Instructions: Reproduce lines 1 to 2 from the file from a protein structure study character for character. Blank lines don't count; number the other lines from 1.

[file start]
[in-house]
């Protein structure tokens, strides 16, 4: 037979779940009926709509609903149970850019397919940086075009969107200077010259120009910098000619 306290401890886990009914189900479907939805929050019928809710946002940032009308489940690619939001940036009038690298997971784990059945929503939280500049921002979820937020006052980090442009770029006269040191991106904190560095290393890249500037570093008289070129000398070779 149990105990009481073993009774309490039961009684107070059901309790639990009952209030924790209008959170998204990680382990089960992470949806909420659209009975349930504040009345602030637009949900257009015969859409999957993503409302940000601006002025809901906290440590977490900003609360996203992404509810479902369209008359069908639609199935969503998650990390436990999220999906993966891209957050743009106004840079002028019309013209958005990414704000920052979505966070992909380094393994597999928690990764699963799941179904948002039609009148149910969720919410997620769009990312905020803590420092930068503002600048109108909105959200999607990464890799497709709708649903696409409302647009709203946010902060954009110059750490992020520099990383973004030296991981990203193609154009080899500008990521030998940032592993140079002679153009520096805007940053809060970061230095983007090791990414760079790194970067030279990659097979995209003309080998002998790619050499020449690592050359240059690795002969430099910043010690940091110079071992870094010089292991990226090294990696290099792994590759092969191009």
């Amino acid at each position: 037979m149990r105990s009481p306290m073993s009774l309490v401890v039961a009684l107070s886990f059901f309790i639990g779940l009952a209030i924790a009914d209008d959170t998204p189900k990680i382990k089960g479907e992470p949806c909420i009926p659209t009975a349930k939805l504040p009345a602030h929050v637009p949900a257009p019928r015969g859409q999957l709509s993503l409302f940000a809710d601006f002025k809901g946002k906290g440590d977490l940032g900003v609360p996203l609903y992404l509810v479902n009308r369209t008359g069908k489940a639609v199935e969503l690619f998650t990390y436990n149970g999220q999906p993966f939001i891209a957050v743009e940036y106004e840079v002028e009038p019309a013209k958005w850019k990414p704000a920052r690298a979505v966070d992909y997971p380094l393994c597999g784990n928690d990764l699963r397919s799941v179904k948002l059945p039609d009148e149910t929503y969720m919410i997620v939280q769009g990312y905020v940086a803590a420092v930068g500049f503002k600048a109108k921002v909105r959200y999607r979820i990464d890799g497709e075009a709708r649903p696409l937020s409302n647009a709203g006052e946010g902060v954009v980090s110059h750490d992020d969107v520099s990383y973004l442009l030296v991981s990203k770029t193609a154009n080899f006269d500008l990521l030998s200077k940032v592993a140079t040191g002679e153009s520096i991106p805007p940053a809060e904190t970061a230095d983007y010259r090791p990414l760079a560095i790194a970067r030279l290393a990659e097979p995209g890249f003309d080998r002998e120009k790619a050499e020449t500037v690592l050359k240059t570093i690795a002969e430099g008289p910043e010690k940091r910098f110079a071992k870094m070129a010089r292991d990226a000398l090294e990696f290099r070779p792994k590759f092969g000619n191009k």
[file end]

[in-house]
């Protein structure tokens, strides 16, 4: 037979779940009926709509609903149970850019397919940086075009969107200077010259120009910098000619 306290401890886990009914189900479907939805929050019928809710946002940032009308489940690619939001940036009038690298997971784990059945929503939280500049921002979820937020006052980090442009770029006269040191991106904190560095290393890249500037570093008289070129000398070779 149990105990009481073993009774309490039961009684107070059901309790639990009952209030924790209008959170998204990680382990089960992470949806909420659209009975349930504040009345602030637009949900257009015969859409999957993503409302940000601006002025809901906290440590977490900003609360996203992404509810479902369209008359069908639609199935969503998650990390436990999220999906993966891209957050743009106004840079002028019309013209958005990414704000920052979505966070992909380094393994597999928690990764699963799941179904948002039609009148149910969720919410997620769009990312905020803590420092930068503002600048109108909105959200999607990464890799497709709708649903696409409302647009709203946010902060954009110059750490992020520099990383973004030296991981990203193609154009080899500008990521030998940032592993140079002679153009520096805007940053809060970061230095983007090791990414760079790194970067030279990659097979995209003309080998002998790619050499020449690592050359240059690795002969430099910043010690940091110079071992870094010089292991990226090294990696290099792994590759092969191009």